"So basically, I bugged him for four months. I contacted him on MySpace and through his publishing company. I was determined to get confirmation that he had at least listened to my music, and to also get a 'yes' or 'no' from him. I finally got a call from Radney, and he told me he loved my four-song sampler and that he wanted to write with me and produce my record."
The Right Place, the 2009 album Foster helped Williams with so tremendously, is a gem, and immediately grabbed the ears of radio programmers from all over the state, especially in the Texas country-intensive market of Dallas-Fort Worth. Another well-produced, impeccably written record, Ride With Me, came along in 2011. That album coincided with Williams' star turn in the syndicated television show Troubadour, TX.
Which brings us to that van ride to Lubbock. On the eve of releasing the most important album of his already eventful career, Williams finally feels like his music career has some stability. Still, he's ready to do his part to make sure that Overnight Success gets into as many hands as possible. It's time for the next step.
"I'm not going to lie," admits Williams. "There's pressure, but it's more from a feeling of how I think now is the time for things to really happen. My management and I really want to give this album the great push it deserves. It's not a make-or-break scenario, because I'll make music after this no matter what. Timing and even luck play such a big part in how things become successful in the music industry, so I like to take a long-term approach to how I view my career moving forward. In a couple of years, I'll hopefully make a record, and a couple of years after that, I'll make another. I'll never quit playing music."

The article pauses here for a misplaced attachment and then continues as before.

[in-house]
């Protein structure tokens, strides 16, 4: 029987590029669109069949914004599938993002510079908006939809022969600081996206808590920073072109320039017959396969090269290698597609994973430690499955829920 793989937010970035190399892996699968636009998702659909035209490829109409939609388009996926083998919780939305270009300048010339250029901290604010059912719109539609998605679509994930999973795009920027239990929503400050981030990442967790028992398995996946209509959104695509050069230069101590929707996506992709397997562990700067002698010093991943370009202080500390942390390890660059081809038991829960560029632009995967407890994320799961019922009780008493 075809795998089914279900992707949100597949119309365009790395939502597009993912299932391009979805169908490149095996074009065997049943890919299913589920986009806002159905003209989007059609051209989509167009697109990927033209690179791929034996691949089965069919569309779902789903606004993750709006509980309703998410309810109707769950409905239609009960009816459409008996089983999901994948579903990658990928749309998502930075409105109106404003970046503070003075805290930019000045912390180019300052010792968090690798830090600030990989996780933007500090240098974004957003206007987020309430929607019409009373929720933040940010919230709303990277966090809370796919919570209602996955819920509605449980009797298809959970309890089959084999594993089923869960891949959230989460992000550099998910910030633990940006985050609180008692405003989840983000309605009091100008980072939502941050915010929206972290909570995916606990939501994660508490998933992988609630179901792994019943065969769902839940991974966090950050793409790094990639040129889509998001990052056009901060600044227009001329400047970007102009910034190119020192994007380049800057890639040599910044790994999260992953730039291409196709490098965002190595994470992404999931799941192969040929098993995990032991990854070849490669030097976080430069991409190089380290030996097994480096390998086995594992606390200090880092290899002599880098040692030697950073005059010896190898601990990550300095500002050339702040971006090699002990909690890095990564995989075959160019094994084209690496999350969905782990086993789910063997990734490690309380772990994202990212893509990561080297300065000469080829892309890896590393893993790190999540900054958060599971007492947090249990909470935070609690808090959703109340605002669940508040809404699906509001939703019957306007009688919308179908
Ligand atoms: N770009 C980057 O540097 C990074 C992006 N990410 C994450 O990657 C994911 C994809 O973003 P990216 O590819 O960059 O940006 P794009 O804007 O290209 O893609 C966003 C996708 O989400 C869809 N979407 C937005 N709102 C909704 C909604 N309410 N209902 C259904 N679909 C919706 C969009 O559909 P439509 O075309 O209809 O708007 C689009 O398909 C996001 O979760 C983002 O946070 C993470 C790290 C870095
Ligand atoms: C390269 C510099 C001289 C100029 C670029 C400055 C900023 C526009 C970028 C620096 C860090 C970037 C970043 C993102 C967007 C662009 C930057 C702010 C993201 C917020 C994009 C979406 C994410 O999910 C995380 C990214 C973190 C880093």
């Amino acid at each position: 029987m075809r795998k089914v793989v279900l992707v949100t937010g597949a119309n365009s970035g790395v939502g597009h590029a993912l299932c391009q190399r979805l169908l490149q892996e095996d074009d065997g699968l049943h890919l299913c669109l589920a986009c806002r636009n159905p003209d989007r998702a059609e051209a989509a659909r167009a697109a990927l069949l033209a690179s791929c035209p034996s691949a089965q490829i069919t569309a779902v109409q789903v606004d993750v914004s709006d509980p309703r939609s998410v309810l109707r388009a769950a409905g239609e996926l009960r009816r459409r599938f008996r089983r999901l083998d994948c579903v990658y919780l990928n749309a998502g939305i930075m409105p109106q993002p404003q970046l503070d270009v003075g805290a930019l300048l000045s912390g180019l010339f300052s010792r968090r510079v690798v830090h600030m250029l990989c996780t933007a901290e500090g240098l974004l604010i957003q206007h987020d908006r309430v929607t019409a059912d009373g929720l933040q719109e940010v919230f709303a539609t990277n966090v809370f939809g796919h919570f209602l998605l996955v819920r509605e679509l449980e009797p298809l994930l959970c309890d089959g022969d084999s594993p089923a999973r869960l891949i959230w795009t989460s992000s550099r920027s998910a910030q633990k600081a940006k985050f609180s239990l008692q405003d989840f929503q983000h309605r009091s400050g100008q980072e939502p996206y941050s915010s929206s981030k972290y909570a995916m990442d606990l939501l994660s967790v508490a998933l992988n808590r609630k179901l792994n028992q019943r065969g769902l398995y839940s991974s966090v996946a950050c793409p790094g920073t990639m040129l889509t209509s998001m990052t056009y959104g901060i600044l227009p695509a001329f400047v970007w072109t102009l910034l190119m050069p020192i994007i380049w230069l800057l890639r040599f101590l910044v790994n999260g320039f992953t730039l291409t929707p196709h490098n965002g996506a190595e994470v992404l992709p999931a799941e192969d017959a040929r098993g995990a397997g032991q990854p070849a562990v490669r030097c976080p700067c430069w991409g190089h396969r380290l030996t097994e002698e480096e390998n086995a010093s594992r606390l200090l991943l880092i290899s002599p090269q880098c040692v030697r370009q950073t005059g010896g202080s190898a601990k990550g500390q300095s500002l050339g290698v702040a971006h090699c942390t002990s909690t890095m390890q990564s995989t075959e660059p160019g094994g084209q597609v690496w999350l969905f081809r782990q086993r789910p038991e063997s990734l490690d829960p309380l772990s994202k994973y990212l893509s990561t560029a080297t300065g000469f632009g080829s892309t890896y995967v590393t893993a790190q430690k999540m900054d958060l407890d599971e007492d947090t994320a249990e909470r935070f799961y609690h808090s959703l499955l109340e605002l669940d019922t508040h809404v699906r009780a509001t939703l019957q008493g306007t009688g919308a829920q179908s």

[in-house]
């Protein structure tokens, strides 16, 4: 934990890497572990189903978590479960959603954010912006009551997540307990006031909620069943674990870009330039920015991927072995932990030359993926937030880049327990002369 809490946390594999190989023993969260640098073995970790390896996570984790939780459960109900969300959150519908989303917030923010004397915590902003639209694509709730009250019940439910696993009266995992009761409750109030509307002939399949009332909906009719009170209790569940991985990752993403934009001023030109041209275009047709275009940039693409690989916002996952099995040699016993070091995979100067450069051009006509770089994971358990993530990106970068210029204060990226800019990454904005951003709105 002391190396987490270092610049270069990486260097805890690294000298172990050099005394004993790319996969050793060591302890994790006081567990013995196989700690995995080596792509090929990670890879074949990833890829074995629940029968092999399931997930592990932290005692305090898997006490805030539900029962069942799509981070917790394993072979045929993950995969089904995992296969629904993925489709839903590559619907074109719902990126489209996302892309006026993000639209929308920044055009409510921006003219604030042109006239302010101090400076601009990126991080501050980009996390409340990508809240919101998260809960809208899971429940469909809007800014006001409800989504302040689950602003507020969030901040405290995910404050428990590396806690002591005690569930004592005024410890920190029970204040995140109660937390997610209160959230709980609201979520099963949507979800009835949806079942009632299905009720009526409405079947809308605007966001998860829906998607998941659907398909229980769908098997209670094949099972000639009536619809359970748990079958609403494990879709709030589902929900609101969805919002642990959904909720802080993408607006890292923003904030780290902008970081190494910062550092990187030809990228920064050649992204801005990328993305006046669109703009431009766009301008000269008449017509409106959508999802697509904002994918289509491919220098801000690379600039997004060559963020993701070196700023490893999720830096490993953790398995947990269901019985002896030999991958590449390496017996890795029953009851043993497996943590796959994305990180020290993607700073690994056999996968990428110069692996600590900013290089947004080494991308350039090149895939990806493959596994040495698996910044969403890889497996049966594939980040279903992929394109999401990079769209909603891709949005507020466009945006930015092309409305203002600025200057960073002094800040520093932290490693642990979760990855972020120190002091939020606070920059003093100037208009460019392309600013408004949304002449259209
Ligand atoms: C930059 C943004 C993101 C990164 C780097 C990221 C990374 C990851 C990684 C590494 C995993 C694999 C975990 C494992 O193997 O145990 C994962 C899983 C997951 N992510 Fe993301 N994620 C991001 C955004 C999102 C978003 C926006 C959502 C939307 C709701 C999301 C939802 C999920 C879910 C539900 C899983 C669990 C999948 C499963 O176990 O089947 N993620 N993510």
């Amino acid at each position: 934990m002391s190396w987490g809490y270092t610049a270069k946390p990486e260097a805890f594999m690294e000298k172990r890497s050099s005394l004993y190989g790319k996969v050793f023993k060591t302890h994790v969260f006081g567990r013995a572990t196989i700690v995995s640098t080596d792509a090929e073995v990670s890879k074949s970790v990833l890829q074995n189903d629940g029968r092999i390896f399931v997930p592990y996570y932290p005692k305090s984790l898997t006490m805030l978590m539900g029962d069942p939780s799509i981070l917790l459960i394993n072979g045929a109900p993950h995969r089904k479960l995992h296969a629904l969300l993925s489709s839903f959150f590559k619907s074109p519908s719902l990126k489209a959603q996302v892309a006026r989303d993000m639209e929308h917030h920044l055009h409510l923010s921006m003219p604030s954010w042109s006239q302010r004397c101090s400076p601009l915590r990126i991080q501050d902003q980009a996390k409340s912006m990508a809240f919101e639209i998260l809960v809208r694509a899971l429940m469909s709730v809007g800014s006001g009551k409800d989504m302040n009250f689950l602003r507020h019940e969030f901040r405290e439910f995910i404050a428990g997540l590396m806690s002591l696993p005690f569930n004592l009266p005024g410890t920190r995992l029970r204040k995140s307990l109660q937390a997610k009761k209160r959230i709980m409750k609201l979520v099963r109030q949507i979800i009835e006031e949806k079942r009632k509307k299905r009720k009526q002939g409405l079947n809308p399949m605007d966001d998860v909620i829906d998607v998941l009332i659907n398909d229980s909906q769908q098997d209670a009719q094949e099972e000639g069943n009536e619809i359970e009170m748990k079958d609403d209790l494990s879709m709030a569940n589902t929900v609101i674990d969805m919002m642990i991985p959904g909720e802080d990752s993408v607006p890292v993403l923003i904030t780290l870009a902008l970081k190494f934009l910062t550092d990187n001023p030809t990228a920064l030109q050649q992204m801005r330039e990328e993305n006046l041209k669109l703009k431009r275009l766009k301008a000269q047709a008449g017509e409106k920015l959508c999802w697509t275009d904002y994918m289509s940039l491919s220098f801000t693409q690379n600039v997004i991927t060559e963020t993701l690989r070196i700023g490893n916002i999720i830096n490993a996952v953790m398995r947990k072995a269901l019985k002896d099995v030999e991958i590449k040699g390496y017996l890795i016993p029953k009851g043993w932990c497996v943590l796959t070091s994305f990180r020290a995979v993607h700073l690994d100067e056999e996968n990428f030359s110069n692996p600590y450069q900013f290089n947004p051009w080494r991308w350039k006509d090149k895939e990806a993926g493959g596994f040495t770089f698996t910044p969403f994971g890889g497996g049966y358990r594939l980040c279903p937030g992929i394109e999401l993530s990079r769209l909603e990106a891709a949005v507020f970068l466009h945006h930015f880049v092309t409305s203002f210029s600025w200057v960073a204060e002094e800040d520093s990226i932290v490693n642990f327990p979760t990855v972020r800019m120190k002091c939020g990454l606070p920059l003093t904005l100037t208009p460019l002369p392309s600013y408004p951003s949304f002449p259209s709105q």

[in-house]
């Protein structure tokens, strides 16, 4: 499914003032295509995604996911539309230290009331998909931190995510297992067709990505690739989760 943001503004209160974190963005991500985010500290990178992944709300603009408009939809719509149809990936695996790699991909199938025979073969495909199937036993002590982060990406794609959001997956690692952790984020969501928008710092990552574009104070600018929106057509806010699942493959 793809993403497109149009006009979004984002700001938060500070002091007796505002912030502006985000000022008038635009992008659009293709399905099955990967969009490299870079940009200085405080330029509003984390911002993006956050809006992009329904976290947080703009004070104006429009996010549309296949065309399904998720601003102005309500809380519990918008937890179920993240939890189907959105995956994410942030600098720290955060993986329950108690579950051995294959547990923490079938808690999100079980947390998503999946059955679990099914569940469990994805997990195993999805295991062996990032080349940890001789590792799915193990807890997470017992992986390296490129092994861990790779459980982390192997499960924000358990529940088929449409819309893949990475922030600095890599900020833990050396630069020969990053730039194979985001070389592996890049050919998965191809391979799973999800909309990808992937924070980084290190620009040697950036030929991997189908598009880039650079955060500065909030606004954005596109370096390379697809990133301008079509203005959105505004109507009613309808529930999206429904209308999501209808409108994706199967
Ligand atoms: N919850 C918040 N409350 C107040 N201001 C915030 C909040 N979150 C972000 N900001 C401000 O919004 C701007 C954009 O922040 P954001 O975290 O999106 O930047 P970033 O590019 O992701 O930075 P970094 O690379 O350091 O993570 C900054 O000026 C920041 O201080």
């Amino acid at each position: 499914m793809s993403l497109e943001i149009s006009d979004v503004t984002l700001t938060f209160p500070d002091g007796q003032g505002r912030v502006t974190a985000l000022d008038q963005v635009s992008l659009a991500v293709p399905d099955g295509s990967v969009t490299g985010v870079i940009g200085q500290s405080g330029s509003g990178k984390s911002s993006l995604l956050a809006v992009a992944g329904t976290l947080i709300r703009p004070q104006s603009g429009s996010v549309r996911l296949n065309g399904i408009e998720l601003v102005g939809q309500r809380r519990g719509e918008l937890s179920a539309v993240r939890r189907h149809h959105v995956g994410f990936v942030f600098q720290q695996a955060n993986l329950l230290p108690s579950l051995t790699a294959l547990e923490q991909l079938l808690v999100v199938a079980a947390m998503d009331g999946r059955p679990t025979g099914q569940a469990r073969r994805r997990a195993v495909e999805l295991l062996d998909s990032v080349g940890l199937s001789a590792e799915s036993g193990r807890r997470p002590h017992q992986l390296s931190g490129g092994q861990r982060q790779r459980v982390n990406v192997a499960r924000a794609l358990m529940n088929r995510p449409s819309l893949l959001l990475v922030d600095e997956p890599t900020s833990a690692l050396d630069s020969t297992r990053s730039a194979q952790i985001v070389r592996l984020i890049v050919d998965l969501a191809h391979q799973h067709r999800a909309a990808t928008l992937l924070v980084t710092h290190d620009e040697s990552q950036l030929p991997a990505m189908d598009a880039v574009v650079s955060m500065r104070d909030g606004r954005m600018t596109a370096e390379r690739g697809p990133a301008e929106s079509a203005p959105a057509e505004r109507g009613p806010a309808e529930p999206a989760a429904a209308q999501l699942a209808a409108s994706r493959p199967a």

And with this album, at this point in his life and with the team he has around him, Williams is confident he's struck a balance that will hopefully boost things up a notch or two. A quest for balance, both artistically and professionally, is perhaps as vital as anything to whether Williams will find the larger-scale success he seeks. His songs, especially the carefully curated set on the new album, display a skillful blend of Music Row polish and gritty, Texan sincerity. That combination isn't present by accident.
"My goal when I write a song is for there to be a balance of styles," he says. "When I was in college, I didn't know about the Texas scene, Pat Green or Jack Ingram. I listened to Garth Brooks and Alan Jackson. But, when I moved to Nashville, I eventually realized that I didn't fit the typical mold. I favored the rootsier stuff with honest lyrics from the heart. The skills of the players in Nashville and the craft of making music is the best there. But in Texas, whether it's rock or country, there's a B.S. detector that most Nashville artists can't escape from. It has to be real here. So I shoot for the best of both worlds."
Williams still lives in McKinney, but now works for a label that's based in Nashville and owned by a Texan. The irony of it all is certainly not lost on him, and in fact, he thinks everything's in its rightful place at this time. After all of these years, it's a simple equation: "It's pretty much like Nashville decided it likes me when I live in Texas and only come to visit."